This goes some way to explaining why abstract models like natural selection are explanations - suitably elaborated and interpreted (for instance in identifying what the fitness carrier is in a given case, such as a trait, a gene, or an overall phenotype) the model does exactly what I think it should. Likewise it goes to explain the conceptual role of purely theoretical simulations that we find in theoretical and computational biology. If the abstract model has a suitable physical interpretation we can say it is explanatory, because it must confined the outcomes to a field close to the observed results. If it cannot be interpreted, it is only a partial, or even a subjective, explanation sketch. That is, we look at the dynamical trajectories predicted by the model and say that they look like they might be similar sorts of phenomena to something we actually see. But until they have been fleshed out, they are at best mere tools in the armory.

I recently published a paper on speciation (2007) in which I used my conceptual space method, which really isn't mine, to elaborate differing modes of speciation relative to each other. A conceptual space model allows us to figure out what the relationships between different models may be. Without any particular statistical data or analysis, I gave the following model of speciation models:


Here the conceptual model is based on three active variables - the amount of gene flow m per generation between individuals (or populations), whether selection is imposed by the non-specific environment that is extrinsic to the species, or whether it is intrinsic in the form of competition such as sexual selection, and how much stochastic factors like drift and contingency of distribution contribute to the final speciation. Putting it this way enables us to overcome the dichotomies of the debate (selection v drift; allopatry v sympatry) and see that the field is rather more elaborate than we realise (unless we are specialists who can keep all this in our heads).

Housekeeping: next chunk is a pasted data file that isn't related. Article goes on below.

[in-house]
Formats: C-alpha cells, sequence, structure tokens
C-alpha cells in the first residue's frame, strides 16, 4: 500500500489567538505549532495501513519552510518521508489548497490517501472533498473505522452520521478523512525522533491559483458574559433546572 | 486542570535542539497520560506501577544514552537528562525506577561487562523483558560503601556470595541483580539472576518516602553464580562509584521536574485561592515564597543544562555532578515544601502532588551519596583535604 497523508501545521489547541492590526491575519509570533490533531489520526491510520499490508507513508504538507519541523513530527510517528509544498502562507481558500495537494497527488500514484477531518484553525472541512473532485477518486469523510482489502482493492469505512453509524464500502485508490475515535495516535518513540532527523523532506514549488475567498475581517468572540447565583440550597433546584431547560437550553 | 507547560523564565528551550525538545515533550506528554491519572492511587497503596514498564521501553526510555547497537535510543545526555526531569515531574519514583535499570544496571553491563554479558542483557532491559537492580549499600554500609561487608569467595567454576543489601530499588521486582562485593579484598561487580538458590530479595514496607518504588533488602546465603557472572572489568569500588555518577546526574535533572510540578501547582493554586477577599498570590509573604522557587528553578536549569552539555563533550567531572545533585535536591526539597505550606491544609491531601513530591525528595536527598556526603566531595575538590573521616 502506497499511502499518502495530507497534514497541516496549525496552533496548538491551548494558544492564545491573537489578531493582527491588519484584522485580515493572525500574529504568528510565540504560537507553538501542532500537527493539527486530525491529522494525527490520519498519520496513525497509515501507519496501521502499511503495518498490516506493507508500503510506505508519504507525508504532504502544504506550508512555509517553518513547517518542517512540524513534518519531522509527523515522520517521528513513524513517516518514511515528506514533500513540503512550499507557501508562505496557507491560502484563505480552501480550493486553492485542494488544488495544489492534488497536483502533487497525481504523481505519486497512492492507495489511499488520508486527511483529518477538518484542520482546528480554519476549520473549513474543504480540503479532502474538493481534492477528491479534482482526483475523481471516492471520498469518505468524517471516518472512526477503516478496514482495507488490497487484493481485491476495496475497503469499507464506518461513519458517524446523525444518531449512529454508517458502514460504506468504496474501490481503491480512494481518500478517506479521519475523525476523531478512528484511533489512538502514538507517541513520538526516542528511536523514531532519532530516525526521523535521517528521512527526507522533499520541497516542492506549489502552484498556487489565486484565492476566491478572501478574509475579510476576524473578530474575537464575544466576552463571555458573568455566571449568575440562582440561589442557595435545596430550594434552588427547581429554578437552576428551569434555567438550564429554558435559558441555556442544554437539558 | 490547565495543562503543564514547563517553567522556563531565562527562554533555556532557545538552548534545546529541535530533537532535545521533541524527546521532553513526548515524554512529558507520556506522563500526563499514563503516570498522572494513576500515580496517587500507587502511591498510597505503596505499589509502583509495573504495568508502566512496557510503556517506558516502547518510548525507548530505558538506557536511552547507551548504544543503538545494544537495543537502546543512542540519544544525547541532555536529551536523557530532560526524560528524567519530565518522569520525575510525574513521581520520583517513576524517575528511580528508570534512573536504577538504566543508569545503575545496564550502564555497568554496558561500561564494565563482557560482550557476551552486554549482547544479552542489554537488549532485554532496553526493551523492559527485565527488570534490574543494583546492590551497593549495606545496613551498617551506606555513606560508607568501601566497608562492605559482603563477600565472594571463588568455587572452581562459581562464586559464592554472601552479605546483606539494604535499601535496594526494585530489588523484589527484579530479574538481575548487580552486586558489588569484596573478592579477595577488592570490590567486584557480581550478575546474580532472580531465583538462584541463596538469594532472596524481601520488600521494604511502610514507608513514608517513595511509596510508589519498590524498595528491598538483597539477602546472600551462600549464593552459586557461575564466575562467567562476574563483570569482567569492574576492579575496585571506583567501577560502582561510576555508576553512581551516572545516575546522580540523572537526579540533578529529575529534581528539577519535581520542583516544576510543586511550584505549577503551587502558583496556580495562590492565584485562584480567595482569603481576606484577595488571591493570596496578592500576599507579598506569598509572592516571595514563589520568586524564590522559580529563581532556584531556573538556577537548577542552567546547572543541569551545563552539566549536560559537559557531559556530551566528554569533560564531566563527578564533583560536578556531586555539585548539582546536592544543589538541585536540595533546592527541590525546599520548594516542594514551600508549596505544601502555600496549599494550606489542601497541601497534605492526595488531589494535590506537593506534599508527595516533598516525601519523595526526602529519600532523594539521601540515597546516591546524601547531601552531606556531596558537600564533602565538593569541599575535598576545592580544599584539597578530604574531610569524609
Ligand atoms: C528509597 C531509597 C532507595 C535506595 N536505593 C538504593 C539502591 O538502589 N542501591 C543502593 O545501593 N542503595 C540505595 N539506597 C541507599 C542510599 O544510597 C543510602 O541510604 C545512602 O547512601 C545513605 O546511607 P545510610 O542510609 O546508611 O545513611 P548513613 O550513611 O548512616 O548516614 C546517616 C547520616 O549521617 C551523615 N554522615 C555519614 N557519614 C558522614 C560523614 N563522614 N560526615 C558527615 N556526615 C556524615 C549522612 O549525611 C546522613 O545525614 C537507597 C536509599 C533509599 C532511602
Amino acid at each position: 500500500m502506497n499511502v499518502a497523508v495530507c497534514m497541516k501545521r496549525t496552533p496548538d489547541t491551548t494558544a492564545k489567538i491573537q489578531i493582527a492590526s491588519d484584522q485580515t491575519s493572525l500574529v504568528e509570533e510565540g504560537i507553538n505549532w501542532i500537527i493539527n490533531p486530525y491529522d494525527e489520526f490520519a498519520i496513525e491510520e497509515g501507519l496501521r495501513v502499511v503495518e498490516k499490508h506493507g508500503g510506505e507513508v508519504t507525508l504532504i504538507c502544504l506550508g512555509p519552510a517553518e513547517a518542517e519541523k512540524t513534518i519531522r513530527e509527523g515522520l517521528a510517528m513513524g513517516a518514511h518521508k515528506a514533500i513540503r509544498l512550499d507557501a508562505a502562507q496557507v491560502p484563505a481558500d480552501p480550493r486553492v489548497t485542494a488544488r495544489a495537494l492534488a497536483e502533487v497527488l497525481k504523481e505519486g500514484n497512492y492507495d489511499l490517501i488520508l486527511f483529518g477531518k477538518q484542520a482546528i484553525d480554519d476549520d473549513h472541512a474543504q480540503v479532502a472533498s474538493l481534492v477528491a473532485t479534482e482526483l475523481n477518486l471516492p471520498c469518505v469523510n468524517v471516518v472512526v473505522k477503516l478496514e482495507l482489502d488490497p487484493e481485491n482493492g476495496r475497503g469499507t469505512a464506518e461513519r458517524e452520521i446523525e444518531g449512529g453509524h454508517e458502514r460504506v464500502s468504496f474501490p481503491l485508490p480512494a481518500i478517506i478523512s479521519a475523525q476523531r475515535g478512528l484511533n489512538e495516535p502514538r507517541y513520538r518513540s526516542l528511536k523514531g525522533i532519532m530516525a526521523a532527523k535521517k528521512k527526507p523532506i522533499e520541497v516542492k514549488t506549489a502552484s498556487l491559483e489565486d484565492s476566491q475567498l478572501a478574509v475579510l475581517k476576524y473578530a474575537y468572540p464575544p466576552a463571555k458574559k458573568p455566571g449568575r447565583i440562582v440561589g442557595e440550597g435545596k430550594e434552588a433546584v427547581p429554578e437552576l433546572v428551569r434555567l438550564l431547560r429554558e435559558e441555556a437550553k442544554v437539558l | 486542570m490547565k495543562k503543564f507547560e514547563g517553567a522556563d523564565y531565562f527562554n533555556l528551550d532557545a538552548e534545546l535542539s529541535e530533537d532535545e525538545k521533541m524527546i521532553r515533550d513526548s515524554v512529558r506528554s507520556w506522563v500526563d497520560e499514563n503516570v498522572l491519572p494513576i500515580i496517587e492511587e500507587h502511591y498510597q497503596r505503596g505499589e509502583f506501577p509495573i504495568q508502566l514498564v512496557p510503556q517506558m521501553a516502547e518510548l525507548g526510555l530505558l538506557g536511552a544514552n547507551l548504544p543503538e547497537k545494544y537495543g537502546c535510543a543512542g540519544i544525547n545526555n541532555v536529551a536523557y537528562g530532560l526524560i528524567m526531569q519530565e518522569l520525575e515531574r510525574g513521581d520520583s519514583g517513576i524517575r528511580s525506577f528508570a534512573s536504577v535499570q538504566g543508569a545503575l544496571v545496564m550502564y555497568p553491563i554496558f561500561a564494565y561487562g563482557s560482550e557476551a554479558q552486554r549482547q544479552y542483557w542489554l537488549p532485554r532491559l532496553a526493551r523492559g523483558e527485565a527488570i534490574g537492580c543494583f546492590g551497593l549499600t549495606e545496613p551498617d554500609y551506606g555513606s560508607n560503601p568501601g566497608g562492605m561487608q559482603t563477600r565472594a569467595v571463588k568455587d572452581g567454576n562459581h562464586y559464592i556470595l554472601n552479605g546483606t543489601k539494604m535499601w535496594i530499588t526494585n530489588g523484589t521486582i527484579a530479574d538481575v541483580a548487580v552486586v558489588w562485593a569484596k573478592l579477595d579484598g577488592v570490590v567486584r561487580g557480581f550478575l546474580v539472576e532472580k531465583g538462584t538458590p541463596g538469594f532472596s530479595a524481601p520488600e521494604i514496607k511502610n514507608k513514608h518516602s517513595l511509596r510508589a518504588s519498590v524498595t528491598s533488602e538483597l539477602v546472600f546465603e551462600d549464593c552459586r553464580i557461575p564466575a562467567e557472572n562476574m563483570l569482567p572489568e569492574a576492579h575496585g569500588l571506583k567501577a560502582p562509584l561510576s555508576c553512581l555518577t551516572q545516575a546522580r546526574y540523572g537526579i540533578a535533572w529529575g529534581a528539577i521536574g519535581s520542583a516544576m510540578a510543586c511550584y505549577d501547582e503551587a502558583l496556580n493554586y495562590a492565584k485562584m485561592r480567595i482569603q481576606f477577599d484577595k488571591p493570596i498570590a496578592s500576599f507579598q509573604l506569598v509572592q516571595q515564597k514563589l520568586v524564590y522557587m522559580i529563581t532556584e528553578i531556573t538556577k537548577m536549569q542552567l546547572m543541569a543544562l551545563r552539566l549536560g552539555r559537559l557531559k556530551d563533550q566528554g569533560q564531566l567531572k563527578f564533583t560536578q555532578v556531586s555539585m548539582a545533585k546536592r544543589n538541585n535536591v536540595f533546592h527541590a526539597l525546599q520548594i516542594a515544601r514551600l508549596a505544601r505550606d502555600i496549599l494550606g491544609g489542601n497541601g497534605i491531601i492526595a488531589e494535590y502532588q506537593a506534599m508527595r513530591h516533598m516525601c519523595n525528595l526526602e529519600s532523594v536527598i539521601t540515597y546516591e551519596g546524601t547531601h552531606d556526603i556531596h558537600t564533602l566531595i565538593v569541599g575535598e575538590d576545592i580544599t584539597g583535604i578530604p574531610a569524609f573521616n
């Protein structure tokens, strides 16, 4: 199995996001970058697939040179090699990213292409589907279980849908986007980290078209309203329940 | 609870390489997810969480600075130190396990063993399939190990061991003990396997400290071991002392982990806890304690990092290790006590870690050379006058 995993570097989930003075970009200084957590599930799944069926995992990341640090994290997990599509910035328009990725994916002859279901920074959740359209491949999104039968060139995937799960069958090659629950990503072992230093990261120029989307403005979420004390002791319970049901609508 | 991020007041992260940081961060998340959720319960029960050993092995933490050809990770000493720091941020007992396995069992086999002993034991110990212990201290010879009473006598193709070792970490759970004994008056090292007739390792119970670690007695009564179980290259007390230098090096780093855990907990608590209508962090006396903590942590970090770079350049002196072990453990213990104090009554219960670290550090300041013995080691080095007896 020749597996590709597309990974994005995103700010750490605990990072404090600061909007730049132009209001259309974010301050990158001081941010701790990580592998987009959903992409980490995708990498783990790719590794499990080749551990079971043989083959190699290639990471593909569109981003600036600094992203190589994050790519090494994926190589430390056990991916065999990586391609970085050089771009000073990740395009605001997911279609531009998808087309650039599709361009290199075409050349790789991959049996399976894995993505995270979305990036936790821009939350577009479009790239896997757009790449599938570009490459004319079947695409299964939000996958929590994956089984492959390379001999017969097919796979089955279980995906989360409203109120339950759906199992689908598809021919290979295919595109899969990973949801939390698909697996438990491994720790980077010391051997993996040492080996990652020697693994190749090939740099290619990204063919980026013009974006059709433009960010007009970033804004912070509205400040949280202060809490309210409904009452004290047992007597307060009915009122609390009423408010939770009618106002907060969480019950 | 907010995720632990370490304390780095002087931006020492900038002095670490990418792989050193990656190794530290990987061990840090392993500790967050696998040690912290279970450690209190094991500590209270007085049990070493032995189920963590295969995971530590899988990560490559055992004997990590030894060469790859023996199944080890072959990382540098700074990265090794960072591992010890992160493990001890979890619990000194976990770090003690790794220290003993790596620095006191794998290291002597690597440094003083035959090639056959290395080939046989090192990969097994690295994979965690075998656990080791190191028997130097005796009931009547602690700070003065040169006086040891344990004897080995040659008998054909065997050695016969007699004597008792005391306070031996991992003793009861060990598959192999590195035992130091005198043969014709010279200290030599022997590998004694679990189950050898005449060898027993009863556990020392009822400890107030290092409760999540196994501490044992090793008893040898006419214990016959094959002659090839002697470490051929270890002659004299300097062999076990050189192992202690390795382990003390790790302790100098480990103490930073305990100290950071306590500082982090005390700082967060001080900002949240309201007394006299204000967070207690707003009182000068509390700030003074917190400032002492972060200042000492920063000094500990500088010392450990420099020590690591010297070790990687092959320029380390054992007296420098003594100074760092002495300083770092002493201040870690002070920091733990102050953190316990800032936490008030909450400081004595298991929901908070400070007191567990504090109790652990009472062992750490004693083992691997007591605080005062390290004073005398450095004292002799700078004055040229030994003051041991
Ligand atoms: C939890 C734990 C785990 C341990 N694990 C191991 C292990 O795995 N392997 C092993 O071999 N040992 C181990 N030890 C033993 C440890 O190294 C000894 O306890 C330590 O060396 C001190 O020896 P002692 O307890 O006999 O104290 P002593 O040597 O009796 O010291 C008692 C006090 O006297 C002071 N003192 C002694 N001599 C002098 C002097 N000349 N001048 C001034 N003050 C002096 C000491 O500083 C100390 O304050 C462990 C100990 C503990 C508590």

What have I explained here? Very little. I explain that these are the active issues. I explain that the positions taken are in such and so a relation, but I don't give a meta-level account of why speciation modes must be related in this way. To do that, I'd need to have a solid mathematical theory of speciation, like Sergey Gavrilets'. I hope he comes up with one.

But it isn't philosophy's place to do this for science. Instead we do the conceptual placement, in the hope that it will improve our knowledge of the ways of science for philosophy, and that it will improve the debate within the sciences. But my method - which comes initially via Forms of Explanation: Rethinking the Questions in Social Theory by Alan Garfinkel (I read it as an undergraduate not long after it had been published), and is being elaborated by Peter Gärdenfors - adds to our understanding of explanation, I think, even if we are not always able to offer one in every application of it.


Wilkins, John S. 1998. The evolutionary structure of scientific theories. Biology and Philosophy 13 (4):479–504.

———. 2007. The dimensions, modes and definitions of species and speciation. Biology and Philosophy 22 (2):247-266.

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If you're referring to the figure, no, the journal's favourite colour is black ink. Hence all figures have to be in one colour. I wasn't going to redraw it for this article, so I used it as it was.

By John Wilkins (not verified) on 14 Jul 2007 #permalink

I wasn't actually. It just seemed a good metaphor for the underlying theme of the posting.

Dang, and I thought it was quite funny too.


This is the reason I visit (no not Bob O'H's recondite attempts at humour) articles that activate my grey matter.

By Chris' Wills (not verified) on 15 Jul 2007 #permalink

I just have to say that KiwiInOz sounds like a pretty cool sort of person.

By AotearoanInTer… (not verified) on 15 Jul 2007 #permalink